Key player in delivering energy
For over 70 years, NAM has been a major player in the Netherlands’ energy sector. The company, whose name is the abbreviation of Nederlandse Aardolie Maatschappij, which in English means Dutch Petroleum Company, was established in 1947, with the target to develop the Dutch oil field network. In 1963, NAM began to produce natural gas, four years after the discovery of the Groningen oil field, and the exploration and production of gas resources has been a key activity area for the company ever since. As of today, NAM is a close partner of the Dutch state in lots of initiatives that aim to enhance and facilitate the supply of energy across the country.
To put into perspective the central role NAM plays in the life of Dutchpeople, it should be established that the company is responsible for the supply of75 per cent of the natural gas required by Dutch households and businesses. It is also the organisation in charge of the aforementioned Groningen gas field, which is one of the world’s largest, supplying gas to 98 per cent of the population. Operating such a vast resource of natural gas has inevitably placed NAM in a strong position and, as predictions have it that natural gas will remain an essential part of the energy mix and the energy transition of the Netherlands, the company looks well-placed to remain an important player in the years to come.
As the country is entering a period of energy transition that is gradually taking a clearershape, NAM has faced a challenge to adjust its approach to some of its activities. “We are still the largest energy producer in the Netherlands with a 30 per cent market share, but this has started to decline, as the country is moving towards meeting its commitment to the Paris Climate Agreement,” NAM’s CEO, Gerald Schotman points out. An aim has been set by the House of Representatives that stipulates the Netherlands to cut its greenhouse gas emissions by 95 per cent by 2050 and NAM is taking steps to meet the new requirements.
“First and foremost, it is essential that we continue to deliver energy in a safe and reliable way,” Gerald insists. “Furthermore, we are looking at our own CO2 footprint and actively seeking ways to reduce it, for example, by improving our own energy efficiency or by converting our offshore gaspowered facilities into electrically-powered plants. We believe that our knowledge of the sub-surface and our ability to execute large energy projects is of value in the energy mix of the future, as well. We also feel that geothermal energy, CO2 storage, and power-to-gas can play a role, and if this happens, we will be well-placed to be a key part of the ongoing processes.”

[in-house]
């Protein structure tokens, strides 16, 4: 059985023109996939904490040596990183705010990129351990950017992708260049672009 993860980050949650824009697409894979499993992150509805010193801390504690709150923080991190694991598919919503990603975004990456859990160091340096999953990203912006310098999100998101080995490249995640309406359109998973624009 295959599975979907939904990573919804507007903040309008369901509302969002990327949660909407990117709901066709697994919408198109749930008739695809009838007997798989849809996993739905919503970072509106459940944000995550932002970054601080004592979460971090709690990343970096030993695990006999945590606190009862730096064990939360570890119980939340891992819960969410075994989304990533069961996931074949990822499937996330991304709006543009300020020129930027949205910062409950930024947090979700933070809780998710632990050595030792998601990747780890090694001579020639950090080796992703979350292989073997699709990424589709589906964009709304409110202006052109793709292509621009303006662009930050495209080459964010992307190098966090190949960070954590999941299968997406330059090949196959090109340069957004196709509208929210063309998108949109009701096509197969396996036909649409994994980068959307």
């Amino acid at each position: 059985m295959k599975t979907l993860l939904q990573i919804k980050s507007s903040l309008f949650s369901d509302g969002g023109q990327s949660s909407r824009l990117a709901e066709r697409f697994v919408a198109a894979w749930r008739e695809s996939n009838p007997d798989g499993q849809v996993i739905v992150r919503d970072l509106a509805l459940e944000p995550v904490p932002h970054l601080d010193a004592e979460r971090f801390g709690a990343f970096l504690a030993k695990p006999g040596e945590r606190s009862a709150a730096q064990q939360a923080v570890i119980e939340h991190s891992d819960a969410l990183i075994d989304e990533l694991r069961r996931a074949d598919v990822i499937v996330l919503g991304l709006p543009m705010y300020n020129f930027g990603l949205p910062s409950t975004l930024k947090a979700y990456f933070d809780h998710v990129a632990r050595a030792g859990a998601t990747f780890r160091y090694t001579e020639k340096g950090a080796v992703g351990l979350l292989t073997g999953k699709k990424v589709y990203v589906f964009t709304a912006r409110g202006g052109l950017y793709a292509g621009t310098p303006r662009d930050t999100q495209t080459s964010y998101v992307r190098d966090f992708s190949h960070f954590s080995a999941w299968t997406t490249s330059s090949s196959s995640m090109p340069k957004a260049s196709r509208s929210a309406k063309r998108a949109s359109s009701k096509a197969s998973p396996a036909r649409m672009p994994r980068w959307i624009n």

For NAM, it is clear that one of the issues around energy transition comes from the inconsistent delivery pattern of sustainable energy. Normally, the total supply exceeds demand during the summer, whereas demand is higher in the winter months. Demonstrating proactivity again, the company launched its NAM70 Challenge on 15 January 2018 in celebration of its 70th anniversary, in which it encouraged local and international growth companies working on solutions for large-scale storage of sustainable energy to take part in the challenge and get involved in the search for more efficient ways of energy transition.
“The NAM70 Challenge is a great example of our firm belief that the leading companies of today need to work with the leading companies of tomorrow, in order to make a change,” Gerald comments. “While we work with traditional partners, we have also been increasingly collaborating with start-ups and scale-ups with adjacent business models, so that we can jointly create energy solutions.”
Three companies signed up for the NAM70 Challenge and after a unanimous decision by the jury, the proposition by the UK company, Storelectric, was announced as the winner. It has been reported that Storelectric’s innovative solution for storing renewable energy using current infrastructure, was the key factor that convinced the members of the jury. The company’s adopted technology is compressed air energy storage, which enables a surplus of wind or solar power to be stored for use when the wind is not blowing or the sun is not shining. This happens underground where the surplus energy is used to store air in salt caverns. This air is then compressed to store energy and when the energy is needed, the air is released.
As the winner of the NAM70 Challenge, Storelectric will receive a reward of €50,000 and implement the proposed innovation together with NAM. Gerald expresses his contentment of the successful end of the initiative and the prospect of working with Storelectric. “It is very exciting. I am delighted that we have taken a concrete step towards accelerating the energy transition in the Netherlands. The project shows that combined knowledge, expertise, and innovation helps us to move forward as a country and I am very proud of that.
“Working with new partners and the dialogue with society is more demanding than ever. Whilst we will continue to exercise our technical skills and capabilities, we also have to re-focus on collaborating with new, and sometimes very different, partners, to shape NAM for the future. Most importantly, we learn by doing, not by overanalysing, which is a common pitfall in our industry,” Gerald concludes by projecting what the future has in store for NAM.
Services: Exploration and production of oil and gas